Wednesday, July 27, 2011

face the fear

Two Christmases ago I got the gift I wanted the most. A pressure canner. I was on the brink of a new gardening season, and if I remember correctly, my garden journal already had my garden plan drawn out for the coming spring. That next year's harvest was turned into stewed tomatoes, salsa, canned whole tomatoes, etc. But I was new to pressure canning, so I conservatively stuck to hot-water bath canning as a means to process my acidic veggies. This year however, I decided to face my fears of pressure canning. The process tormented me from the start, but I was increasingly tormented once I received a paper bag full of freshly picked green beans from my neighbor. I knew I had to make good use of this free harvest. And I also knew that meant I had to pull out the canner and just do it.

I have to interject here and tell you that it takes a lot of humility on my part to proceed with this blog post. Most people who know me as the pseudo-farm girl and pioneer spirited woman may think I'm an experienced canner. Not quite. Please don't judge me :)

Thankfully, my husband, Jason, had the day off the day I decided to dust off the canner and set to work. I got up early and washed and trimmed all the beans so they were ready to go. I chilled them in cold water so they wouldn't get rubbery and gross before I had a chance to can them. I perused the canner manual - trying desperately to understand the instructions. The fear of botulism and an exploding, over pressurized canner, kept disrupting my train of thought. Finally, I went to Jason and told him I needed his help. A slight grin and he agreed. See, over time I've learned that I'm a visual learner. Instruction booklets overwhelm me. I need to watch someone - have them show me through the process. So that's where Jason came in. He's a detail oriented person and we made a great team. He would read the manual, and show me what needed to be done. With each completed step, my pioneer spirit was being filled to a new level. I was doing it. I was facing the fear of pressure canning, and it wasn't so scary after all!

We compost - so I saved all my trimmings to make great soil for next year's garden!

This book was a recommendation from a friend. And every gardeners dream! A must have for anyone who wants to preserve the harvest. Also good "Preserving Summer's Bounty" - LOV-it!

It wasn't all without it's share of problems. Once we got the beans jarred and in the canner, we realized we completely forgot to get the bubbles out, so we reopened the canner in those early stages and checked the jars. No bubbles. Back into the canner they went and we turned the heat up. We knew we'd have heat regulation issues working on a glass cook top, but we worked our way through that. They canned at a slightly higher pressure rate than what the booklet said, but no explosions... to rocketing canner through the ceiling. When the timer was up, I let the canner cool down and carefully removed the jars from the contraption and onto an awaiting towel. As I went to put the third jar to rest, I heard it. The first of many "plink" 's as the jars sealed themselves shut, just as they were supposed to do. Seven jars. Seven "plink" 's. Not one casualty.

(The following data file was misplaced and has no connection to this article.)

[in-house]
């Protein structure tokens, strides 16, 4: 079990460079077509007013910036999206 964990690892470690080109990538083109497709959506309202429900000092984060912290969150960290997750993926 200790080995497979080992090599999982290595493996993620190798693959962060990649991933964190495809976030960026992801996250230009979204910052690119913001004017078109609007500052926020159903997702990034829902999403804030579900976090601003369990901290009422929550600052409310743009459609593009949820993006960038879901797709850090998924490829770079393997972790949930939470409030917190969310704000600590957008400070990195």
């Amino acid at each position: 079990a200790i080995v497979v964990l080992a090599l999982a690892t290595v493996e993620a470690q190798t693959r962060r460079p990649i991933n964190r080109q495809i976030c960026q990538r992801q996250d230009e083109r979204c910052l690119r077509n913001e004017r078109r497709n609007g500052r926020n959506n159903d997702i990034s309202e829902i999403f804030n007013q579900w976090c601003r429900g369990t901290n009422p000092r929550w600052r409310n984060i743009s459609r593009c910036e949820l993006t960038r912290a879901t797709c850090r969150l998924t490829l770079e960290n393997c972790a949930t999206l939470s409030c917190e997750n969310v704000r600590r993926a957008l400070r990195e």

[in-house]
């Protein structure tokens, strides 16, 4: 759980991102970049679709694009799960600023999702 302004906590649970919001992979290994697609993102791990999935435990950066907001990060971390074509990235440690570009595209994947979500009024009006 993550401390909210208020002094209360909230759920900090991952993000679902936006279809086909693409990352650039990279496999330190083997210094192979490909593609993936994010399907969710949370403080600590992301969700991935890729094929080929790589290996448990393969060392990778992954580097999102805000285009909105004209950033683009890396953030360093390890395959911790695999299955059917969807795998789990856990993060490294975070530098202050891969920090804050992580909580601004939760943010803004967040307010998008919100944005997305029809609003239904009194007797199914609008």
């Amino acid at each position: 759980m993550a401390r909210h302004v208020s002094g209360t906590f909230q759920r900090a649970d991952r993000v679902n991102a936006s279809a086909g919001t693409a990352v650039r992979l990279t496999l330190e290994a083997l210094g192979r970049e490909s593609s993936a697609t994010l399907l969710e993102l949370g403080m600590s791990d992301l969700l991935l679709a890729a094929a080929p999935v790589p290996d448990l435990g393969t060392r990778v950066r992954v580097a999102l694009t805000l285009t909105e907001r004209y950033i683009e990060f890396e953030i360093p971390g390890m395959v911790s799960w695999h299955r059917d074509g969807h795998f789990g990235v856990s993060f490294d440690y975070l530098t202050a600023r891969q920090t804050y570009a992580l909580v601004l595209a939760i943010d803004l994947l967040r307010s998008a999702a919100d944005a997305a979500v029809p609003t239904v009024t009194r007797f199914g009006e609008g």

I did it. Well, with a little help. But in the future - having one canning experience under my belt - I'll be able to fearlessly pull out the canner and proceed with joy and not fear.

Our hard well water leaves the jars "milky" looking. Boo.

Thank you to my new gardening neighbor and friend for your generous green bean donation. And thank you to my sweet husband, for taking time out of your day off to help your freaked-out wife work through her fears.


Kristen said...

Good for you!

cafejojo said...

I posted this to my FB wall... great job Shelly. As I said on my post, "Grandma would be proud of you!" I love reading your blogs by the way!

Anonymous said...

If you put 2 Tablespoons of vinegar in pressure cooker before processing the jars do not get that milky look on the outside. Glad it went well-- I have a healthy respect for the pressure cooker.- jen